We currently use an online quiz tool to give students questions in some of our engineering classes. These questions might be simple or very challenging, but at the end of all of them the students are required to put in "the answer" - a numeric value, or rarely a formula they've derived. These quizzes are run every week, and are basically a sneaky way of getting students to do homework problems. In that, they are very successful. The quizzes are basically open-everything - they can google things, talk amongst themselves, ask us anything etc.
However, we are becoming aware that this type of quiz leads students to race to find the right equation, plug in the right numbers, and move on. As an example, one of the questions from a recent circuits quiz was relatively straightforward in terms of the circuits concepts, but required careful planning of the math in order to avoid any errors. We've been tracking the questions that we are asked during the quiz, and almost universally the students 100% understood the circuits concepts but were making math errors. This is actually a good thing - we want to encourage students to learn to structure their reasoning in a careful, well-planned way, so we are OK with students struggling at it. However, the question doesn't allow for any way to give feedback on it. The answer either is or is not numerically correct.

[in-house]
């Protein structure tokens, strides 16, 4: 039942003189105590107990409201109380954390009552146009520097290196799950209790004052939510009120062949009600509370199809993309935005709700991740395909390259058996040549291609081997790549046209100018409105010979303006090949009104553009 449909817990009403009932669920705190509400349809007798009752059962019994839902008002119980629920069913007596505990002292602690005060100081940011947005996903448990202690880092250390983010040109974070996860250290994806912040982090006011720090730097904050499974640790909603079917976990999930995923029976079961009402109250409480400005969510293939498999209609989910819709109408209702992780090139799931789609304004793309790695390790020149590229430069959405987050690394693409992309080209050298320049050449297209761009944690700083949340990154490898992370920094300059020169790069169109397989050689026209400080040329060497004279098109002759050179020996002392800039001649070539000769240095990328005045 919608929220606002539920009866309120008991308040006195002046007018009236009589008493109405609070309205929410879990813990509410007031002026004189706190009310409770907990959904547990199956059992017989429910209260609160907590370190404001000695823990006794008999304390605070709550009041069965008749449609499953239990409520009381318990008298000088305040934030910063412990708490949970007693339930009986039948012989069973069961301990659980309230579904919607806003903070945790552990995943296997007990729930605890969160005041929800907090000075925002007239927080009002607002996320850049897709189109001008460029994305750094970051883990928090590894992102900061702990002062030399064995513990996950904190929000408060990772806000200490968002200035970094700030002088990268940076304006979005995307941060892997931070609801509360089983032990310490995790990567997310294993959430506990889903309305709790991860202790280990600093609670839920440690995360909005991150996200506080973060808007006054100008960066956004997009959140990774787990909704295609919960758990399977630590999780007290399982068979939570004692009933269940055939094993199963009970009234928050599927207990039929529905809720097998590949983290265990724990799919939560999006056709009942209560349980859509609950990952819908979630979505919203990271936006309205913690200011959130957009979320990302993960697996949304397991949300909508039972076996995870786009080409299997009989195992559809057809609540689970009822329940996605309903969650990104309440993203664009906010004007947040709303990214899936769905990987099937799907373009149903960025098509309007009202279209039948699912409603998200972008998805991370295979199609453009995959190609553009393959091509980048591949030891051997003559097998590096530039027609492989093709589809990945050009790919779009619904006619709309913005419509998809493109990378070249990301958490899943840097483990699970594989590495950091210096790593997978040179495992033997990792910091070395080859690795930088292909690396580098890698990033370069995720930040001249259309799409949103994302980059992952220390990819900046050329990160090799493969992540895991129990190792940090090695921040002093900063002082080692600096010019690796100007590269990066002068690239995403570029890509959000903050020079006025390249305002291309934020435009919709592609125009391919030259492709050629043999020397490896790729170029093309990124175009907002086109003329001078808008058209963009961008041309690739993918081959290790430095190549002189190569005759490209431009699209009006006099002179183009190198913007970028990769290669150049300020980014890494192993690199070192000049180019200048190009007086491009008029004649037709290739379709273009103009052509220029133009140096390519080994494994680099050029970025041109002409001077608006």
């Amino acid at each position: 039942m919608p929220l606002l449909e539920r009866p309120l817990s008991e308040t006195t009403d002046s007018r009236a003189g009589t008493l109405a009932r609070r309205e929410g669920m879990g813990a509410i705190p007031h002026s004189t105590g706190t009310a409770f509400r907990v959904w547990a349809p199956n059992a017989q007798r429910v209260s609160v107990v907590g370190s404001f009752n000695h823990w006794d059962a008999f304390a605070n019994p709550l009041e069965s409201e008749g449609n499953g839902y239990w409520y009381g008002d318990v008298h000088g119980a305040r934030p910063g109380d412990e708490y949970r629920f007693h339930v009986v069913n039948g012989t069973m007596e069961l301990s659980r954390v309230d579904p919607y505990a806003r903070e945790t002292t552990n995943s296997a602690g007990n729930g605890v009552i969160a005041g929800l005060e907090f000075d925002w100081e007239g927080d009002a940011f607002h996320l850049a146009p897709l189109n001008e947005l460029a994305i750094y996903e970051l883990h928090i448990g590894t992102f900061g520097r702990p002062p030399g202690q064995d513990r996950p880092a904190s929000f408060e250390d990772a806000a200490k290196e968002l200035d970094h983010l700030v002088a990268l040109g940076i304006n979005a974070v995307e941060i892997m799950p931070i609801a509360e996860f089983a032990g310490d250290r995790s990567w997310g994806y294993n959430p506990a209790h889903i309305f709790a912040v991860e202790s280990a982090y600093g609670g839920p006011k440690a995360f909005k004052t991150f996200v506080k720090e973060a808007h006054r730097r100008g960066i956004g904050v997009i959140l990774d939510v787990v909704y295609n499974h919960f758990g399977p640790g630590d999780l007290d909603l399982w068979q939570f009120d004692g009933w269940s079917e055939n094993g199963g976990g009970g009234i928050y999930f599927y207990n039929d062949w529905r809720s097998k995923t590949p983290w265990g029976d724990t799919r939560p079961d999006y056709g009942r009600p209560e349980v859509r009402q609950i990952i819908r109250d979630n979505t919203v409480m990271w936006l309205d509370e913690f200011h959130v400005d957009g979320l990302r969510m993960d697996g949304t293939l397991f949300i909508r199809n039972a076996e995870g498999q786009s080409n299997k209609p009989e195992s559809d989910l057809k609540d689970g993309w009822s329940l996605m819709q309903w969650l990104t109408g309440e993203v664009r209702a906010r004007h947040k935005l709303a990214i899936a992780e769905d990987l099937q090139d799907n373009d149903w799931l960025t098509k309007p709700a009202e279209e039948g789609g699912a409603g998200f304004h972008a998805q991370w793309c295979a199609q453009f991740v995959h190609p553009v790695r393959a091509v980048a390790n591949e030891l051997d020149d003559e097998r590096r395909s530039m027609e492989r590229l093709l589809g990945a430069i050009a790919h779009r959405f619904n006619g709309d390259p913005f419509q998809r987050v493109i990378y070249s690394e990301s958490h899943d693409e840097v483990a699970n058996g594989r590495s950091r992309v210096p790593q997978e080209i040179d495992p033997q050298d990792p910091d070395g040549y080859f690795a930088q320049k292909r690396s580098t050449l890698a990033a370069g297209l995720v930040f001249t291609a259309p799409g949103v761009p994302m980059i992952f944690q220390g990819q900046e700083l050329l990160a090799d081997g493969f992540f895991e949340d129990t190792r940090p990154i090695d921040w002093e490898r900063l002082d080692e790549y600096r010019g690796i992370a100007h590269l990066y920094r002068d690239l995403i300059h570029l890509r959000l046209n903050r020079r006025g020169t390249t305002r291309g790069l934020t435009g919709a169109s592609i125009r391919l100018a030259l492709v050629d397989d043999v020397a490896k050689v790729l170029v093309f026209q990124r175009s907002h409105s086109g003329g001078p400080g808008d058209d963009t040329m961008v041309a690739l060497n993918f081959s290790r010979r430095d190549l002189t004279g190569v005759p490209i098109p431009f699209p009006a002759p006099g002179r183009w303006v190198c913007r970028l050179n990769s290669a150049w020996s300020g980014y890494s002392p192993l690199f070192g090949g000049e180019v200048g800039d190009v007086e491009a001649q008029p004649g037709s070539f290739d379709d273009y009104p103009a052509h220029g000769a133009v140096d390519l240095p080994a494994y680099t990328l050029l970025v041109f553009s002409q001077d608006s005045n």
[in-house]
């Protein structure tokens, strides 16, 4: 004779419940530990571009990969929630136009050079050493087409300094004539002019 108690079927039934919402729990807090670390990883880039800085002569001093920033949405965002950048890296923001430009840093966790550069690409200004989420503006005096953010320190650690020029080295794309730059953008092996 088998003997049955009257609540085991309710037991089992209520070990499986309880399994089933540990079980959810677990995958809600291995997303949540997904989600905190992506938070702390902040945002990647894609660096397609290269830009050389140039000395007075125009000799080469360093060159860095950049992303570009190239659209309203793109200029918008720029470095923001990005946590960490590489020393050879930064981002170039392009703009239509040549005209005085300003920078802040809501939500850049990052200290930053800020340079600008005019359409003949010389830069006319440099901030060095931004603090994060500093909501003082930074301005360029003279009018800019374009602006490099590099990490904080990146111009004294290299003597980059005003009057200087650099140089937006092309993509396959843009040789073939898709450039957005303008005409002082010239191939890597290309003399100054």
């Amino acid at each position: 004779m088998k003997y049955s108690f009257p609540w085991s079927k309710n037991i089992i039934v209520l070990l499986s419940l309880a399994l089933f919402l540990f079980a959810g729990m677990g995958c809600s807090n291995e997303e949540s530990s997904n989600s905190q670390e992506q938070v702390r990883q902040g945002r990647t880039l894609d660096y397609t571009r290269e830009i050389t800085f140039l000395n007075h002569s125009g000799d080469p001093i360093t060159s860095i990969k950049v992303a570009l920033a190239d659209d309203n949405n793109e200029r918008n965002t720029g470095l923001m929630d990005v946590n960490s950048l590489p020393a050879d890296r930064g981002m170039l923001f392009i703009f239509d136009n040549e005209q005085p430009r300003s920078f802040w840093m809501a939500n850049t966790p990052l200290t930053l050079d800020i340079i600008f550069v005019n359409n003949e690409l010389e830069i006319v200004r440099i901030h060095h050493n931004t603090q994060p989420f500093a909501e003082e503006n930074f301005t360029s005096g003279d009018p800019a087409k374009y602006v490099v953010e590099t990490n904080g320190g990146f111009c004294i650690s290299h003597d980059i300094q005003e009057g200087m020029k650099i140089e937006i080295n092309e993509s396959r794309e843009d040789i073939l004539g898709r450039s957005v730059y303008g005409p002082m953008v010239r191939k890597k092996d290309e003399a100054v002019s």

Obviously we can have the students submit to us and we can evaluate them directly, but that isn't the point. An automatic grading system isn't ever going to be able to give students the same level of feedback as a human TA, but I feel that we are not using it to its fullest potential to give students feedback on their process.
What are some strategies we can use for question design in automatically graded quizzes that might help here?